Afghanistan: The Town That Never Was

An IWPR investigation indicates that funds for a new housing project were allowed to simply disappear.

Afghanistan: The Town That Never Was

An IWPR investigation indicates that funds for a new housing project were allowed to simply disappear.

The site intended for Shahrak Mamorin remains undeveloped. (Photo: IWPR)
The site intended for Shahrak Mamorin remains undeveloped. (Photo: IWPR)
Monday, 29 January, 2018

Five years after it was supposed to be finished, a residential project in Paktika's provincial capital is yet to materialize and the more than 400,000 US dollars that were supposed to fund it remain missing.

A two-month IWPR investigation has revealed that although deposits were paid on more than 1,000 plots of land, no work was done on the infrastructure of what was intended to be the flourishing new suburb of Shahrak Mamorin.

Former Paktika mayor Muhammad Asif Saifi, who signed a contract with construction company Itifaq Watanyar to deliver the project, has been accused of colluding with the contractors to steal the money.

Saifi told IWPR that he was innocent of any wrongdoing. IWPR made repeated efforts to contact Itifaq Watanyar, but the company could no longer be located.

Planned for Sharana city, in the centre of the southeastern province, the project was to be a neighbourhood for local civil servants.

Sharana mayor Abdul Karim Katawazi said that 1,080 government officials paid 432,000 dollars to put down deposits on plots of land within the development. These funds had then been embezzled by his predecessors, he said.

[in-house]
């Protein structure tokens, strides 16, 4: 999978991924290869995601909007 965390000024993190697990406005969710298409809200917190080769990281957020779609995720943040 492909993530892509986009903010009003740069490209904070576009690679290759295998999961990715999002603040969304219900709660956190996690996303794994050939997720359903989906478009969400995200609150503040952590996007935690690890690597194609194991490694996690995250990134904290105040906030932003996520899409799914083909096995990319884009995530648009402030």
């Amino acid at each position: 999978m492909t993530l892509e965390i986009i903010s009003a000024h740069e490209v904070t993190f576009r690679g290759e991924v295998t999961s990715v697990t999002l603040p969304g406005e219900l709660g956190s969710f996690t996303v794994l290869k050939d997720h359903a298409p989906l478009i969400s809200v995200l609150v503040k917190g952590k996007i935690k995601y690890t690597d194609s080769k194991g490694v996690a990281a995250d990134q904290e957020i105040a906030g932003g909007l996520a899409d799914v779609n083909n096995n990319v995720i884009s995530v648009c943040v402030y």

Sayed Obaidullah Sadat, who succeeded Saifi as mayor in May 2016, said that he bore no responsibility for the missing money.

Sadat, who said he was currently jobless, told IWPR, “All the funds for Shahrak Mamorin were embezzled by Muhammad Asif Saifi. Not only was the contract awarded to Itifaq Watanyar and signed [off] by Saifi, but 432,000 dollars were also collected from officials during Saifi’s tenure.”

When contacted by IWPR, Saifi said that he was innocent of the accusation against him. He said that although he had indeed signed a 2011 contract for the settlement, he did not accept that the money had been misappropriated.

He told IWPR that work had not yet begun on the site due to security problems and logistical issues.

Saifi declined to answer any more questions, saying only that the contractor had already spent the 432,000 dollars received from the municipality.

The former mayor was dismissed in 2011 by Afghanistan’s independent directorate of local governance. No reason was given for his dismissal.

Katawazi said that immediately after he was hired in June 2016 he had reported the issue of the missing Shahrak Mamorin funds to Paktika governor Muhammad Elias Wahdat. However, according to Katawazi, Wahdat showed no interest in pursuing the matter.

IWPR made numerous requests for an interview with Wahdat, but he declined.

IWPR has seen the initial municipal plan, dated August 10, 2011, in which Saifi proposed the construction of a town for local officials. This document was approved by Muhibullah Samim, the then-governor of Paktika. 

Samim agreed to the construction of a settlement on 130 hectares of land comprised of 1,080 residential plots, to be named Shahrak Mamorin.